Waiting for Android: UrlJsonAsyncTask

Tony Lukasavage

Waiting for Android: UrlJsonAsyncTask

UrlJsonAsyncTaskTest QR Code


I can’t even count how many times I’ve had to load a ProgressDialog in Android, query JSON from a remote URL, and then return control back to the app once the query has completed. It’s an incredibly common control flow, and one I’m sick of doing over and over again. I’m sure I’m not alone.

In effort to keep this a DRY situation, the class UrlJsonAsyncTask in my collection of Android helpers, com.savagelook.android, is dedicated to the aforementioned task. It reduces what can be an 80+ line of code endeavour, per task, down to about 15 or less.

Before digging in, here’s a few things to consider.

  • This isn’t a basic tutorial, so some knowledge of Android is assumed. In particular, you should understand how Android uses Intents, Activities, and basic event handling.
  • While it’s not necessary, you’ll find this all easier to grasp if you are at least familiar with Android’s AsyncTask class.
  • I make use of a few other classes in com.savagelook.android in UrlJsonAsyncTask that you likely won’t recognize, like JsonHelper and Lazy.Ex. All of these are open source and freely available on GitHub.
  • I don’t get into the blood and guts of how UrlJsonAsyncTask works, just how to use it. Make yourself heard in the comments if you want me to do a follow up.


The best way to learn how UrlJsonAsyncTask can speed up your development is to see it in action. You can follow along with the following code snippets, or you can pull down the full project source code that I’m basing them on. The project is UrlJsonAsyncTaskTest and it can be freely downloaded or cloned from GitHub.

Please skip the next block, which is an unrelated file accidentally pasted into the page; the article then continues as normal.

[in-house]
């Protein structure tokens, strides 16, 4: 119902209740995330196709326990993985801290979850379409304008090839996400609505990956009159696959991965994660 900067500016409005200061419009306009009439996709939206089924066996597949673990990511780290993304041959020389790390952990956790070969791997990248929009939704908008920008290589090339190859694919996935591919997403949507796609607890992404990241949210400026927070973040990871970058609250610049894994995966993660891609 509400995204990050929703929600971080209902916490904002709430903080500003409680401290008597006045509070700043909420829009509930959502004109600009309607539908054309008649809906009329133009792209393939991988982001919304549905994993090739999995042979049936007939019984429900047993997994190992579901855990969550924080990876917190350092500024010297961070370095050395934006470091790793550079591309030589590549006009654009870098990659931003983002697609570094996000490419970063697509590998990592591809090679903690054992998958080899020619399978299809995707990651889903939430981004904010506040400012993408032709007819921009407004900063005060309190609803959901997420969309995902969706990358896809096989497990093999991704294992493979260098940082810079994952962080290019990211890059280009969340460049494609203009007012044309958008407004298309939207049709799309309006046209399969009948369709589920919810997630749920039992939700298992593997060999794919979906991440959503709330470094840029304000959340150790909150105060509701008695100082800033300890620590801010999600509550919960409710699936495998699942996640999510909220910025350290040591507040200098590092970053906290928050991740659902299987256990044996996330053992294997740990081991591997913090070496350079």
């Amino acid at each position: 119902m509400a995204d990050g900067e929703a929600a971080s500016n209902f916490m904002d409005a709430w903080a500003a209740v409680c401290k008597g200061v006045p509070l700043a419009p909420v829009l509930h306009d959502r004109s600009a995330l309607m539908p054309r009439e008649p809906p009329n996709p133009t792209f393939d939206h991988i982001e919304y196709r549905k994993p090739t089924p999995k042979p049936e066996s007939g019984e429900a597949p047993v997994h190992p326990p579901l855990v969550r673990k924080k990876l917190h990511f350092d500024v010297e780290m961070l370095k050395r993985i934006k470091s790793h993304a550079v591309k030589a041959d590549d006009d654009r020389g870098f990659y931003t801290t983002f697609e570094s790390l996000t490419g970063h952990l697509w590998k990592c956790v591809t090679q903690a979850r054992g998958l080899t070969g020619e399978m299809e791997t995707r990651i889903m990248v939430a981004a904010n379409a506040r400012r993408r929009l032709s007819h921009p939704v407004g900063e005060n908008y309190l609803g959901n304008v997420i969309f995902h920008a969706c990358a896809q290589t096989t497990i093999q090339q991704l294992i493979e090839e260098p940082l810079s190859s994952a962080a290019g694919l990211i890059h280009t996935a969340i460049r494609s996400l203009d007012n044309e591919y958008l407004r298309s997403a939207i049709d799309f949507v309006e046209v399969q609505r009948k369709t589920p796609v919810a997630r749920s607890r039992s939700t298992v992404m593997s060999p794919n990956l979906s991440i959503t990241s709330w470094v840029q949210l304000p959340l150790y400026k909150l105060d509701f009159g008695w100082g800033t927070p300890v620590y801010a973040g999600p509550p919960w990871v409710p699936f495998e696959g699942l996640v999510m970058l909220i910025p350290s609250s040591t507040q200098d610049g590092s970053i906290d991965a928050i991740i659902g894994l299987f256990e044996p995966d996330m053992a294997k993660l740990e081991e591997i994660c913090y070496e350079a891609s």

The app is purposely as bare metal as possible. We are simply going to create a button on our main activity that will launch a UrlJsonAsyncTask and then return the result of its query in a new activity.

Before We Get to the Code…

UrlJsonAsyncTask makes just one “convention over configuration” assumption. In order for all the error handling and timeout features to be handled under the hood, your JSON needs to be in the following format:

    "success": true|false,
    "info": "an error message to present to the user when success is false",
    "data": YOUR_DATA
  • success is a boolean value indicating whether or not the query was successful on the server side.
  • info gives the user a descriptive, but sanitized description of an error.
  • data is the actual data you wish to return from the query. YOUR_DATA can be any value, or even another JSON object or array.

The (Boring) Code

OK, let’s get the boring stuff out of the way first. Here’s the changes you’ll need to make to a basic Android project to make it look like UrlJsonAsyncTaskTest, if you were too lazy to download/clone it yourself.


You need to add 2 things. First, allow Android to talk to the internet by adding a uses-permission clause under the manifest element.

<uses-permission android:name="android.permission.INTERNET" />

Second, you need to add the second activity we will open after a successful call to UrlJsonAsyncTask under the application element. It will be appropriately named SecondActivity.

<activity android:name=".SecondActivity"/>


This is the layout XML that we will apply to MainActivity. The button here is the one we will use to launch the UrlJsonAsyncTask.

<?xml version="1.0" encoding="utf-8"?>
<LinearLayout xmlns:android="http://schemas.android.com/apk/res/android"
        android:text="Get Remote JSON"/>


This is the layout XML for SecondActivity. The TextView here is where we will place the JSON string that is returned from our UrlJsonAsyncTask call.

<?xml version="1.0" encoding="utf-8"?>
<LinearLayout xmlns:android="http://schemas.android.com/apk/res/android"

The (Interesting) Code

Now it’s time to actually extend, create an instance of, and invoke our UrlJsonAsyncTask. We’ll do all this in MainActivity in just a few lines of code. If you aren’t interested in the whole UrlJsonAsyncTaskTest project example and just want to know how to use UrlJsonAsyncTask in your own projects, this is the section to which you need to pay attention.